A Little White

“Now this is the reason I signed up for exploration.” Shuz spread his arms wide. “Look at these beauties.”

He was stood with Taine at the outskirts of Base Three. Before them were thousands of plants, each half a meter high. At the top of every plant sat a single blue flower.

“It’s good to see the week spent hiding from that monsoon was worth it,” Shuz continued.

Taine laughed. “Think how I feel. I’ve had to put up with you bouncing around the domes like a caged animal.”

“I don’t like being bored. This gig should have been way more interesting than the last six months turned out to be. At last I’ve got something to study.”

“Yep, miracle plants that appear overnight, flower and all.” Taine swivelled on her heal. “I’ll leave you to stare while I get on with the real science.”

“No way, I’m not letting you beat me to this one.” He dashed by her and headed for the entrance to the complex.


“What do you think?” Shuz asked.

Taine stood up from the display she had been hunched over. “I agree; there’s nothing unusual about these things. Genetic structure mirrors other flora. They’re just another plant.”

Shuz rubbed at his eyes to ease the ache of tiredness. “Except they are a plant that grows hundreds of times quicker than anything else on this ball of rock and not only that but they produce flowers and fruit over night.”

He picked up one of the white globes they had harvested. It was small enough for him to wrap his fingers around, but not that soft that it gave way under pressure. The skin was smooth with a furry feeling; the sensation reminded him of velvet.

On one of the worktops sat a row of containers. Each held part of the plant either whole or dissected. Inside the four globes they had cut open could be seen a white fleshy material with little strands of fibber running through it.

“And if that wasn’t enough I’m left wondering what a seedless fruit is for and why the thing bothers with flowers when there is nothing to pollinate it,” Shuz said.

“Beats me,” Taine replied. “Heck, they grew enough, so maybe there’ll be another change in a few days. Have the other camps seen anything similar?”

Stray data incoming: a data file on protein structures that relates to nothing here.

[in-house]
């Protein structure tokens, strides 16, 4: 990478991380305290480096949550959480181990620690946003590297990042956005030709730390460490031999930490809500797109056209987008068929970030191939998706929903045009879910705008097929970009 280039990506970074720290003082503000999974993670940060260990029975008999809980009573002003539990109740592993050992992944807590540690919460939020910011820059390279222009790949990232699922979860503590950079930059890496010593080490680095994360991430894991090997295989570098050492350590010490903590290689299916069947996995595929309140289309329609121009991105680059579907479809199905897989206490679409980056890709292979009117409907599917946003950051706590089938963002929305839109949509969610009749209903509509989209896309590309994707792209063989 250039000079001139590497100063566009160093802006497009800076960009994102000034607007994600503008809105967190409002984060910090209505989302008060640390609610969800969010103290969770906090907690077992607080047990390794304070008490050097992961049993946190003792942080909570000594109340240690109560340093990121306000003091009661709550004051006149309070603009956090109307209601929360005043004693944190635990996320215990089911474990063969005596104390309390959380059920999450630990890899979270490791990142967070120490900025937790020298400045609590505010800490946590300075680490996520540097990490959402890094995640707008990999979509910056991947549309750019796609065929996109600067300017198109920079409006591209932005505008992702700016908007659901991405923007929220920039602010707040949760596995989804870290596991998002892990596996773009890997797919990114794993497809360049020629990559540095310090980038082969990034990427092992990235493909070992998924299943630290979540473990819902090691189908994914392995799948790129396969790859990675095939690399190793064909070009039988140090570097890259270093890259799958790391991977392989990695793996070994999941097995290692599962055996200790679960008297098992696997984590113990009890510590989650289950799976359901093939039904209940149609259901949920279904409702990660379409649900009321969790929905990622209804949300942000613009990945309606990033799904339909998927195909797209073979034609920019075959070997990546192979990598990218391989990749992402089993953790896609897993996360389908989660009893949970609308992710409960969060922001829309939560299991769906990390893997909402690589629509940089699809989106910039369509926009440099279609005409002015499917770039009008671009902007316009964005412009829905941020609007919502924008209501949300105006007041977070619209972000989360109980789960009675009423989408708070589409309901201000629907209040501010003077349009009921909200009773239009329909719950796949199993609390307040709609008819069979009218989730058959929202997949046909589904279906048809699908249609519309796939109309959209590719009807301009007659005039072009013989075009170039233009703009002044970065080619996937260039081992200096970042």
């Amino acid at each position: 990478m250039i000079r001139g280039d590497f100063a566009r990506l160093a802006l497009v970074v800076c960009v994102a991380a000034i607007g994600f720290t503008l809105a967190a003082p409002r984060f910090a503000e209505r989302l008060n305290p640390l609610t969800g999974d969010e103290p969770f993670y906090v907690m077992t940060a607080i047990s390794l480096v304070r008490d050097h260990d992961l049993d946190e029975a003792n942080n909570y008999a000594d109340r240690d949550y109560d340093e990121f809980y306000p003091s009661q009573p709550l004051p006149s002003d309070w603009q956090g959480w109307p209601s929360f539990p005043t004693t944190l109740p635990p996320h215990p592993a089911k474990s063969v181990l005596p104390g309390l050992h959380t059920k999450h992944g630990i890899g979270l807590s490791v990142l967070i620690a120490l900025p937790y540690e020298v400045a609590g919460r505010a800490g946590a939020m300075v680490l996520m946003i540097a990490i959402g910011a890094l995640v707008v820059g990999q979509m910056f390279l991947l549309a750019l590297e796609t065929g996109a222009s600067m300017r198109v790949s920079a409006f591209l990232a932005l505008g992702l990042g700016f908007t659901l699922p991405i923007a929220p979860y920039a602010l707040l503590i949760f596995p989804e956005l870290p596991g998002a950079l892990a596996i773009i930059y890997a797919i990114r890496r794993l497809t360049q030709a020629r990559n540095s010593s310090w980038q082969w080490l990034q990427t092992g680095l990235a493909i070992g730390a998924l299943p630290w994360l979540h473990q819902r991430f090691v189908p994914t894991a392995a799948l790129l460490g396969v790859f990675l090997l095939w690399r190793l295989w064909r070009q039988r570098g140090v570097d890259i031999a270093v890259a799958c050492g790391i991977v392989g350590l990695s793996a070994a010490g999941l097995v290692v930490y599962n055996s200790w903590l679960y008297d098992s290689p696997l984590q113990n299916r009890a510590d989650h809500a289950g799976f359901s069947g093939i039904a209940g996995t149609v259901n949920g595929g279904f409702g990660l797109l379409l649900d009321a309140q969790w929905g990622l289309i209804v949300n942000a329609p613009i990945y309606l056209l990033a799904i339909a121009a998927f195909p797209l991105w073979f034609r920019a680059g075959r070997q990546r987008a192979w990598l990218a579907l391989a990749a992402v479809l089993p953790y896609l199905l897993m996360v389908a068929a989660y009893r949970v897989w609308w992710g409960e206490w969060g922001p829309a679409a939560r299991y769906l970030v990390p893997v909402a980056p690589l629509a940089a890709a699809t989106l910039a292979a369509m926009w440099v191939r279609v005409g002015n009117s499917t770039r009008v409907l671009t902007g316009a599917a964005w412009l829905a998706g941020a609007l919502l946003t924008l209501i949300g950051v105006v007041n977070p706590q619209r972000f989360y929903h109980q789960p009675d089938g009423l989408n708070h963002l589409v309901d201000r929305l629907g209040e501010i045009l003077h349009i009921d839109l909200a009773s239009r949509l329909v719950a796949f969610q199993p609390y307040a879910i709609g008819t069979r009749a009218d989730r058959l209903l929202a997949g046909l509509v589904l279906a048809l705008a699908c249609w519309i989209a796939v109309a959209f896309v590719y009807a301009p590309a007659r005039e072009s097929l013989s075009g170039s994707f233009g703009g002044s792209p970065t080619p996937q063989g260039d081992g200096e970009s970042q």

“Not a thing, but then we’re the only ones who got the rain.”

“Well, I’ve had enough for one day. I’m going to grab some food and sleep. A clear head might bring about new ideas.” Taine started for the door out of the lab.

“I’ll think I’ll join you.” Shuz followed, still rolling the white fruit thoughtfully in his hand.

As he closed the door behind him he heard Taine make a low cooing noise and saw her crouch down.

“Look who’s back!” she said. “It’s our very own native substitute baby.”

As Shuz stepped around her he was greeted by the sight of the ungainly kitten like creature that had become their pet. He bent to join Taine.

“Hey, Nunan, where have you been? Hiding from the storms?”

As he rubbed the creature’s stubby head it rolled over onto its back. Long spindly legs kicked in the air and Shuz moved his hand across Nunan’s belly. If he closed his eyes it was easy to imagine he was fussing a cat.

“What do you think to these new things?” Shuz asked, offering out the white globe.

Nunan shifted onto its side and appeared to study the new object. Then the animal swiped out with one paw and knocked it from Shuz’s hand. The fruit rolled across the ground and came to a stop.

Taine laughed and Shuz reached over and gave the fruit a flick to make it move again.

“So you think it’s a toy, eh?”

Nunan remained where it was, watching Shuz’s attempts to entice it into a game.

“Maybe not then,” the explorer said. He picked up the white ball again. “What about as a food?” He dug his fingers into the flesh and broke it apart, offering half to the animal.

“Don’t do that,” Taine told him. “It could be toxic to her.”

Shuz glanced across at his fellow scientist. “How many more tests do you want to run? This thing couldn’t kill a fly.”

Taine stood up. “Maybe that’s why there aren’t any insects, and besides,” she gestured to Nunan who was shying away from offered fruit, “our little friend knows best.”

Shuz straightened. “Well, fortunately for science I’m not as picky as you two.” He slipped the fruit into his mouth and bit down on it.

“You dumbass.” Taine walked away. “I’m not cycling your blood through the scrubber when you’re nearly dead in the morning.”

“I’ll be fine.” He took on a thoughtful look as he chewed. “You should try this stuff, it tastes a bit like chicken, which is weird.”

“Come get some real food and stop messing around. We’re not in university now.”


Taine hit the door’s access button for a third time. “Are you going to drag yourself out of bed?” she called through the thick structure. I need help with more of the analysis and there’s harvesting to do.”

Behind her Nunan was spread out on the ground, soaking up the morning sun. After another minute Taine gave up waiting and keyed an override on her wrist pad.

The door swung inwards and Taine was hit by a strong smell; a mixture of iron and wood. As her eyes adjusted to the lower light, her heart jumped. Most of the room was filled with a tangled mass of roots and branches. Blue flowers had sprouted from some. As the sunlight reached in they began to turn towards it.

The sight that pulled at Taine’s gaze was in the centre of the room. There, suspended above the floor by the thickest branches was Shuz’s body, his stomach ripped open by the plant.


16 July 2010
The mystery of why scores of people in the Yunnan province of China collapsed and died at a certain time of the year has now been solved with the discovery that a type of mushroom, which only appears after the monsoons, is highly poisonous.

PDF Version | ePub Version

Creative Commons Attribution-NonCommercial-Share Alike License

<<< Insight

New Arrivals >>>

My other flash fiction stories.

A weekly round-up of Friday Flash Fiction.